News briefs from around Tennessee at 1:58 a.m. EDT

Friday, April 25, 2014

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Tenn. official to VW: ‘Circumstances have changed’

NASHVILLE, Tenn. (AP) - Volkswagen was still moving forward with a draft memorandum of understanding on Tennessee state incentives to expand the automaker’s Chattanooga plant as recently as two weeks before a union election at the factory, according to emails obtained by WTVF-TV.

But the package was withdrawn. A Jan. 31 email from Economic and Community Development Commissioner Bill Hagerty told Volkswagen executives that “circumstances have changed” since the state made the $300 million incentive offer in August, and that the package was “no longer relevant.”

He did not specify which circumstances had changed. However, the letter came three days before Volkswagen announced it would hold a vote at the plant on whether workers there wanted to be represented by the United Auto Workers union. The UAW ultimately lost that vote 712-626.

There were revelations later, also reported by WTVF-TV, that the incentive package had been made contingent on the labor situation there concluding to the satisfaction of the state, where anti-UAW Republicans hold a vast majority.

That same day that Hagerty emailed company officials, his aide, Josh Helton, wrote an email to the Wolfsburg, Germany-based company’s attorney and property management consultant to tell them that the dollar figures were being deleted from the draft agreement.

“The markup we send back to you will have those numbers completely removed,” Helton said. “As we have communicated to Wolfsburg, our incentive offer dated August 23, 2013, is no longer applicable or relevant.”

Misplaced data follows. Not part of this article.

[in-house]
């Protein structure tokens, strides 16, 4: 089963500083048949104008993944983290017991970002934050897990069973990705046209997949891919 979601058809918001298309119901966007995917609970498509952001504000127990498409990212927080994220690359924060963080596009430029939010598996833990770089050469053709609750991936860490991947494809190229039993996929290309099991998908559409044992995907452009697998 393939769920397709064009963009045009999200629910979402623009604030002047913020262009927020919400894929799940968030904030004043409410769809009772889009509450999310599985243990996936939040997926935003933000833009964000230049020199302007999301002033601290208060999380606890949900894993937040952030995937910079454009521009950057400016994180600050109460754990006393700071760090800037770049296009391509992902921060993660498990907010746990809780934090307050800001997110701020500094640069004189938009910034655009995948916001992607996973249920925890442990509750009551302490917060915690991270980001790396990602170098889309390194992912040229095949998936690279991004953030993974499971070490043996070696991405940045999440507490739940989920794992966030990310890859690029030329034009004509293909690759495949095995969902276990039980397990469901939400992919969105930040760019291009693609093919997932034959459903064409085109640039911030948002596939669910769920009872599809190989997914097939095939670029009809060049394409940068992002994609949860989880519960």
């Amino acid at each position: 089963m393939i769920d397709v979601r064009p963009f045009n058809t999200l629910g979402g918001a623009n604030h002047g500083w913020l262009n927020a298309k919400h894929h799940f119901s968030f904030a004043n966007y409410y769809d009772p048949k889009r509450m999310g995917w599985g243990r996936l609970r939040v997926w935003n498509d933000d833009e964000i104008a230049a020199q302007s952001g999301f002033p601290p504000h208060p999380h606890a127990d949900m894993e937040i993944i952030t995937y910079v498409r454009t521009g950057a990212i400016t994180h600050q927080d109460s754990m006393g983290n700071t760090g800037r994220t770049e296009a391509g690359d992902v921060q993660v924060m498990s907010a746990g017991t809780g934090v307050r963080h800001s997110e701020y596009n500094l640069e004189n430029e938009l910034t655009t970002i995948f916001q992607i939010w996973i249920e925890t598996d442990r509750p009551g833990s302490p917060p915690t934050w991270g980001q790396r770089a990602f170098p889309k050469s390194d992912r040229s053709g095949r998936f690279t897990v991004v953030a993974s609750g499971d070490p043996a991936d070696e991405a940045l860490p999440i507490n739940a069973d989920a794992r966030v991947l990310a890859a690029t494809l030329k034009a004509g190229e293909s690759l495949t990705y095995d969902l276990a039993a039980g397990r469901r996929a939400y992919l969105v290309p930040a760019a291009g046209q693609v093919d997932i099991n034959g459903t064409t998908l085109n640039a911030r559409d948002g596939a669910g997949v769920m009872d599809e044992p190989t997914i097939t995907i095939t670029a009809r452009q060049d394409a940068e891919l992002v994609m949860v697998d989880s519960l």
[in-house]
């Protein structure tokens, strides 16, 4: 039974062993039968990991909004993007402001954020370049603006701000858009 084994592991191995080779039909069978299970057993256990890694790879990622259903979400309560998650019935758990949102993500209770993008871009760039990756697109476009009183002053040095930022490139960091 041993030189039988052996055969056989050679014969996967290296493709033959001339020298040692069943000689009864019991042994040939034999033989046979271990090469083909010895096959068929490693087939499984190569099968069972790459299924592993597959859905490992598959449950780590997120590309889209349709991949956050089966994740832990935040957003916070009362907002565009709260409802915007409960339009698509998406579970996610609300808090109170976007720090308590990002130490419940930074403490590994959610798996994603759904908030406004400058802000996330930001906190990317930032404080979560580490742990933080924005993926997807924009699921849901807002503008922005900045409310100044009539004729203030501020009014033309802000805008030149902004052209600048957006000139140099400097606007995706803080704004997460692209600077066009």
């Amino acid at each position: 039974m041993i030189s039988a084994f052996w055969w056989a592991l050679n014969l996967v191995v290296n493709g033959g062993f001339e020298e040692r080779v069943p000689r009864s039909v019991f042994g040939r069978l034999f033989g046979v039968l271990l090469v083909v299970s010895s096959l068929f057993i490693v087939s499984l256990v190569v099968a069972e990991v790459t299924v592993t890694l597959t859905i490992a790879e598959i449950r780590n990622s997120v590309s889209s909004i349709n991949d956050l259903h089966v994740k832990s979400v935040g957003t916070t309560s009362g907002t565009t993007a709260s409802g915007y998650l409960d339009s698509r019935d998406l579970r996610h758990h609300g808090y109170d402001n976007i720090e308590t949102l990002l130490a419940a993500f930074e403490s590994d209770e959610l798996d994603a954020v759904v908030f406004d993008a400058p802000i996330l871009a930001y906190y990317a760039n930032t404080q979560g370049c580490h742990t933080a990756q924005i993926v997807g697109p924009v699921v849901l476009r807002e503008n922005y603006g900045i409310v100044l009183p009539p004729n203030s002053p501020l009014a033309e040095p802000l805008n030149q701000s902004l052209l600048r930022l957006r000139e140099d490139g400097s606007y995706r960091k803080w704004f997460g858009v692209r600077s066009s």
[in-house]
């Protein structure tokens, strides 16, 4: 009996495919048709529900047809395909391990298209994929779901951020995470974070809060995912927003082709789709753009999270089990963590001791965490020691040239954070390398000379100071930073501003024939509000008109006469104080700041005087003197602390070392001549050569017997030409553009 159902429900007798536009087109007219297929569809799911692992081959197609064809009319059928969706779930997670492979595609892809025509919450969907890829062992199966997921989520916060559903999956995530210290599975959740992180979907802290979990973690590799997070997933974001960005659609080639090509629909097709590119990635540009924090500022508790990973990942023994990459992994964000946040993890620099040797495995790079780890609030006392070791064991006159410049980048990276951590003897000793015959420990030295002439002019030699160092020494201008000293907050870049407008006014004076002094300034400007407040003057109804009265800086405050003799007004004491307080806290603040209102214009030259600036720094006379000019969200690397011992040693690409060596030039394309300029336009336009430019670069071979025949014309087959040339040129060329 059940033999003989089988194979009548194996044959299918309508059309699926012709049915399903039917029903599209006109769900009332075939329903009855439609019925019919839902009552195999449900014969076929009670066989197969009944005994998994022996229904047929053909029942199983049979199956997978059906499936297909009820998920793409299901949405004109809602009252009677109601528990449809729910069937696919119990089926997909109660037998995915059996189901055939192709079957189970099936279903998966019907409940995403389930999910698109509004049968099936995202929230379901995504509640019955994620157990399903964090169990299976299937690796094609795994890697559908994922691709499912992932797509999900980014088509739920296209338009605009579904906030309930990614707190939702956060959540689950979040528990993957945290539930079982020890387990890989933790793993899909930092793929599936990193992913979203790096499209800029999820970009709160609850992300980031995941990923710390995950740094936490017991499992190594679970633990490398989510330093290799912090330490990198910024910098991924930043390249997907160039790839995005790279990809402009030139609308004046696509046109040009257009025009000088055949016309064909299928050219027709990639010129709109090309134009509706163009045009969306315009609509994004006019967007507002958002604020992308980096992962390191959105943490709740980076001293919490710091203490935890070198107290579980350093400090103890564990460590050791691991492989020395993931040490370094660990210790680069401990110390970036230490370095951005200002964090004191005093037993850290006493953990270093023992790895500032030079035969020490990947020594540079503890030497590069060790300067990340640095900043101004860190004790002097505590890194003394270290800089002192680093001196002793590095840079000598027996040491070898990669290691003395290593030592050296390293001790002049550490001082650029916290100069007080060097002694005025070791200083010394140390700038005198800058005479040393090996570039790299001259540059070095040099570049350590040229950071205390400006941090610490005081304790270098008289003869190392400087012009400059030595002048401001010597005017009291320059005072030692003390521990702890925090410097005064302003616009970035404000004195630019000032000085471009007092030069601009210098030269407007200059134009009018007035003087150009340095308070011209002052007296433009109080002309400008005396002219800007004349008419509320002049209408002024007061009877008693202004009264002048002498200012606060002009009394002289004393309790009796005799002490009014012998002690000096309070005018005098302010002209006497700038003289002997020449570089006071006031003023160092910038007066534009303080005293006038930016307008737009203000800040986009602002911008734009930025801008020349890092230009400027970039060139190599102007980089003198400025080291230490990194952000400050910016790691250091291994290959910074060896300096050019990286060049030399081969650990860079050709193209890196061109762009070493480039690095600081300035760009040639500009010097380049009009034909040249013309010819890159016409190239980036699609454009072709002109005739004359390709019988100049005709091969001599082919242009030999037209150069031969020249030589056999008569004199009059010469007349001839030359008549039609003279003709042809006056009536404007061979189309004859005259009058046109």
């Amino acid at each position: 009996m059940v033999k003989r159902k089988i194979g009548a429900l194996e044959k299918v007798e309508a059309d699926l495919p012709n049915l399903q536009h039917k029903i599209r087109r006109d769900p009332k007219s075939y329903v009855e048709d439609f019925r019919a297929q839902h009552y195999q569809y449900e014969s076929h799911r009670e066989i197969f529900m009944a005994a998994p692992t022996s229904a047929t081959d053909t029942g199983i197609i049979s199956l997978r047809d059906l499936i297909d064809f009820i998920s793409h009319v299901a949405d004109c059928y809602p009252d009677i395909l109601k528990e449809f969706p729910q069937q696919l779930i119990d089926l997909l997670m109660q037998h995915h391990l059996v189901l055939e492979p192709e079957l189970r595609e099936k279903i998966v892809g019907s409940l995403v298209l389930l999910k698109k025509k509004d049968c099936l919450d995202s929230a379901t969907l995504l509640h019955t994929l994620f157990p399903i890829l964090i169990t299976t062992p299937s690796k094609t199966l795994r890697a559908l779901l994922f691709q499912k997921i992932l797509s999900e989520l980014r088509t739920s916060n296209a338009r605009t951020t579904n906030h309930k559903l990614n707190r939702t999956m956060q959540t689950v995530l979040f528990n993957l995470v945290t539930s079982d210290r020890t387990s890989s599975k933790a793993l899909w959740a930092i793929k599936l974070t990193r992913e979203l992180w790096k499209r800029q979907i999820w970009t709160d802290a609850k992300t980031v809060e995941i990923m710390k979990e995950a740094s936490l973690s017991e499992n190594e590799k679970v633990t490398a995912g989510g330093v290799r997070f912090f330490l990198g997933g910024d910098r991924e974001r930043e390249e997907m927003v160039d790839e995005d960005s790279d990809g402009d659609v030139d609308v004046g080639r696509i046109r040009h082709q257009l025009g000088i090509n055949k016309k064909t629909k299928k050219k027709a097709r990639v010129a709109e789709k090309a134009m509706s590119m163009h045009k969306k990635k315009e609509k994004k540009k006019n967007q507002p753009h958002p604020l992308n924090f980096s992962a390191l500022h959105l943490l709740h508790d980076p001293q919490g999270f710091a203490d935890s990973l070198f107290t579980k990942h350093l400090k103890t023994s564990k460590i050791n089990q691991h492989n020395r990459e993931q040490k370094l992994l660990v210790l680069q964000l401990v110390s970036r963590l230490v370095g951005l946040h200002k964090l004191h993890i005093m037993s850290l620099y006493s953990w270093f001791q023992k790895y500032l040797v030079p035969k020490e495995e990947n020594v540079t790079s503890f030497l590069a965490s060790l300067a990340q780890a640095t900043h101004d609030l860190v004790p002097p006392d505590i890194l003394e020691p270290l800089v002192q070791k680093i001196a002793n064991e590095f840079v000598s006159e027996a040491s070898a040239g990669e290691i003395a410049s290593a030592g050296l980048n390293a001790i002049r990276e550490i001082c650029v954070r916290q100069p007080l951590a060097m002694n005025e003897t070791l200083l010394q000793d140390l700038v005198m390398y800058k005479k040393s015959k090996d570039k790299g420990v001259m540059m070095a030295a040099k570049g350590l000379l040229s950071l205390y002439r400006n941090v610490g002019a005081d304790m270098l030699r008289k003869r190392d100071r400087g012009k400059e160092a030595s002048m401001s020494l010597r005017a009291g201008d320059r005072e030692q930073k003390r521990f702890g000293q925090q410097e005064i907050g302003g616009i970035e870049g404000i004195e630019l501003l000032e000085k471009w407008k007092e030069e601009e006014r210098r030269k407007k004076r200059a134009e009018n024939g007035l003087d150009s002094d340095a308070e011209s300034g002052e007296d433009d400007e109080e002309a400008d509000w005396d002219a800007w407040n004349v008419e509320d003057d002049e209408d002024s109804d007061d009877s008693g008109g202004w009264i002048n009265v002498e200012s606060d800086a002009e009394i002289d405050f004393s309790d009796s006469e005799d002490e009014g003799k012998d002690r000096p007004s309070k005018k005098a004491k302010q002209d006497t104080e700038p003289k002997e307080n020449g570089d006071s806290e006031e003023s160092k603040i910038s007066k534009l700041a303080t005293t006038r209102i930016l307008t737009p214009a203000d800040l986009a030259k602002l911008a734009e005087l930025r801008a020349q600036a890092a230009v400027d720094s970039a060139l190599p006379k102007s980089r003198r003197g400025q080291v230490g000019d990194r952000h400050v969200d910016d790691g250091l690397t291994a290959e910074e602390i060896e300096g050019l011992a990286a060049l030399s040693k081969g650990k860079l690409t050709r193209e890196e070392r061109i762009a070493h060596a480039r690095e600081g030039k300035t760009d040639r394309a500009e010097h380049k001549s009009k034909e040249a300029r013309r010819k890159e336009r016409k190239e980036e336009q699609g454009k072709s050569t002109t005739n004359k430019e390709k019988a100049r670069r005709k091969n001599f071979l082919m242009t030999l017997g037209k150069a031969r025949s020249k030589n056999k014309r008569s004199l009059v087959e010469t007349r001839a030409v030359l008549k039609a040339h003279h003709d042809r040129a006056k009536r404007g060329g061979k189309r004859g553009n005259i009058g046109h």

Haslam: Prayer to help guide execution decisions

NASHVILLE, Tenn. (AP) - Tennessee Gov. Bill Haslam says he will rely on prayer and advice from experts when he is faced with last-minute appeals from death row inmates facing execution.

The Republican governor stressed at a forum hosted by the Christian group Q Ideas on Wednesday that he has yet to be confronted with death penalty decisions because of court-ordered delays.

“So I can’t honestly answer when it comes down to 11 o’clock the night before exactly what that would feel like and look like,” Haslam said.

Haslam said he would gather a team of experts in mental health and law enforcement and prosecutors to help him sort through the intricacies of each case.

“I feel like my responsibility is to literally dive into each individual situation, talk to as many smart people about that situation as I can, pray about it and make a decision at that point in time,” he said. “Again, that literally hasn’t happened yet, but there are quite a few coming.”

At the start of the year, 10 of the state’s 76 inmates on death row had scheduled execution dates. One of them, Nickolus Johnson, had been scheduled to die April 22, but was granted a stay last month.

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